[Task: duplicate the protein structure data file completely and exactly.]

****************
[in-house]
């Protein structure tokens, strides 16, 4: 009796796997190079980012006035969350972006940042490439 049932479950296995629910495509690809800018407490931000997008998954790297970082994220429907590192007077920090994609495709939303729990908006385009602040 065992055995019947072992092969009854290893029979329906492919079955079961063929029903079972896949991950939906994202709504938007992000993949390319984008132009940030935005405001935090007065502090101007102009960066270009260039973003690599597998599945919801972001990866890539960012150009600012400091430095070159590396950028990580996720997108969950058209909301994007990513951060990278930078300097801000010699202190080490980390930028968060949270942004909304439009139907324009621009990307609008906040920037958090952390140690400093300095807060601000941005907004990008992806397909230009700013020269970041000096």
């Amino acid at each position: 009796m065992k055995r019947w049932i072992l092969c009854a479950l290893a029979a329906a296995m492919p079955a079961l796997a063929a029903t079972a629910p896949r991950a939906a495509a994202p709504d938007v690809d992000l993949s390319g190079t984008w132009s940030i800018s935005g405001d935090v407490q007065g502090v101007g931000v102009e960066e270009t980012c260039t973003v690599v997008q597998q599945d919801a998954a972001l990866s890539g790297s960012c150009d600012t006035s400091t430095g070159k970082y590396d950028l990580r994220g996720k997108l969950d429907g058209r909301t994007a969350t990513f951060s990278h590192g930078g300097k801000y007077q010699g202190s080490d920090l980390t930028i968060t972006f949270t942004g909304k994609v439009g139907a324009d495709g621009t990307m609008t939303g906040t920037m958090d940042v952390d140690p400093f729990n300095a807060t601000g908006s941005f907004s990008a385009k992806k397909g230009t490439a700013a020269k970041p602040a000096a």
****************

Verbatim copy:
[in-house]
């Protein structure tokens, strides 16, 4: 009796796997190079980012006035969350972006940042490439 049932479950296995629910495509690809800018407490931000997008998954790297970082994220429907590192007077920090994609495709939303729990908006385009602040 065992055995019947072992092969009854290893029979329906492919079955079961063929029903079972896949991950939906994202709504938007992000993949390319984008132009940030935005405001935090007065502090101007102009960066270009260039973003690599597998599945919801972001990866890539960012150009600012400091430095070159590396950028990580996720997108969950058209909301994007990513951060990278930078300097801000010699202190080490980390930028968060949270942004909304439009139907324009621009990307609008906040920037958090952390140690400093300095807060601000941005907004990008992806397909230009700013020269970041000096």
């Amino acid at each position: 009796m065992k055995r019947w049932i072992l092969c009854a479950l290893a029979a329906a296995m492919p079955a079961l796997a063929a029903t079972a629910p896949r991950a939906a495509a994202p709504d938007v690809d992000l993949s390319g190079t984008w132009s940030i800018s935005g405001d935090v407490q007065g502090v101007g931000v102009e960066e270009t980012c260039t973003v690599v997008q597998q599945d919801a998954a972001l990866s890539g790297s960012c150009d600012t006035s400091t430095g070159k970082y590396d950028l990580r994220g996720k997108l969950d429907g058209r909301t994007a969350t990513f951060s990278h590192g930078g300097k801000y007077q010699g202190s080490d920090l980390t930028i968060t972006f949270t942004g909304k994609v439009g139907a324009d495709g621009t990307m609008t939303g906040t920037m958090d940042v952390d140690p400093f729990n300095a807060t601000g908006s941005f907004s990008a385009k992806k397909g230009t490439a700013a020269k970041p602040a000096a």